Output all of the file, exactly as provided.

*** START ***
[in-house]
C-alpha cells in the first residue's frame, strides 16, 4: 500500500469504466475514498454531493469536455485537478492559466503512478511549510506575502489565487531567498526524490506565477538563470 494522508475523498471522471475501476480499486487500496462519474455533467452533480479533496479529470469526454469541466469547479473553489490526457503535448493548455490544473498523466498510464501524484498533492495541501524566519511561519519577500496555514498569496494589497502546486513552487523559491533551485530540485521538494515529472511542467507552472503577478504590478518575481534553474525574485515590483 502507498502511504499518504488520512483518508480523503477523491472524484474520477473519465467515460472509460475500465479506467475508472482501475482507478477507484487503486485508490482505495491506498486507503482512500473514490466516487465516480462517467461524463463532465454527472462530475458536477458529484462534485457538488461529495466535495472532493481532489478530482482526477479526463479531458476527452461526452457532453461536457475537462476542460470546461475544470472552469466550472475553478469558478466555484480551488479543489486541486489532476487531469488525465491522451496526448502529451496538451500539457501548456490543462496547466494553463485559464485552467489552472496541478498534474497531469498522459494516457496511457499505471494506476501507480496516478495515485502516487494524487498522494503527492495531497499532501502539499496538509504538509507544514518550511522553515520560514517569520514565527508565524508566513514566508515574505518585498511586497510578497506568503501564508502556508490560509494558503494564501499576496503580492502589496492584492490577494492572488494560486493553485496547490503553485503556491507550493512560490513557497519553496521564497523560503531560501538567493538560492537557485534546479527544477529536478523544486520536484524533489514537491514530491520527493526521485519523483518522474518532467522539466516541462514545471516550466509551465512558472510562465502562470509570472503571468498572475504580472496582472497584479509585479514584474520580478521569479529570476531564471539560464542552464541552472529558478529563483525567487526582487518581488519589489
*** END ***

[in-house]
C-alpha cells in the first residue's frame, strides 16, 4: 500500500469504466475514498454531493469536455485537478492559466503512478511549510506575502489565487531567498526524490506565477538563470 494522508475523498471522471475501476480499486487500496462519474455533467452533480479533496479529470469526454469541466469547479473553489490526457503535448493548455490544473498523466498510464501524484498533492495541501524566519511561519519577500496555514498569496494589497502546486513552487523559491533551485530540485521538494515529472511542467507552472503577478504590478518575481534553474525574485515590483 502507498502511504499518504488520512483518508480523503477523491472524484474520477473519465467515460472509460475500465479506467475508472482501475482507478477507484487503486485508490482505495491506498486507503482512500473514490466516487465516480462517467461524463463532465454527472462530475458536477458529484462534485457538488461529495466535495472532493481532489478530482482526477479526463479531458476527452461526452457532453461536457475537462476542460470546461475544470472552469466550472475553478469558478466555484480551488479543489486541486489532476487531469488525465491522451496526448502529451496538451500539457501548456490543462496547466494553463485559464485552467489552472496541478498534474497531469498522459494516457496511457499505471494506476501507480496516478495515485502516487494524487498522494503527492495531497499532501502539499496538509504538509507544514518550511522553515520560514517569520514565527508565524508566513514566508515574505518585498511586497510578497506568503501564508502556508490560509494558503494564501499576496503580492502589496492584492490577494492572488494560486493553485496547490503553485503556491507550493512560490513557497519553496521564497523560503531560501538567493538560492537557485534546479527544477529536478523544486520536484524533489514537491514530491520527493526521485519523483518522474518532467522539466516541462514545471516550466509551465512558472510562465502562470509570472503571468498572475504580472496582472497584479509585479514584474520580478521569479529570476531564471539560464542552464541552472529558478529563483525567487526582487518581488519589489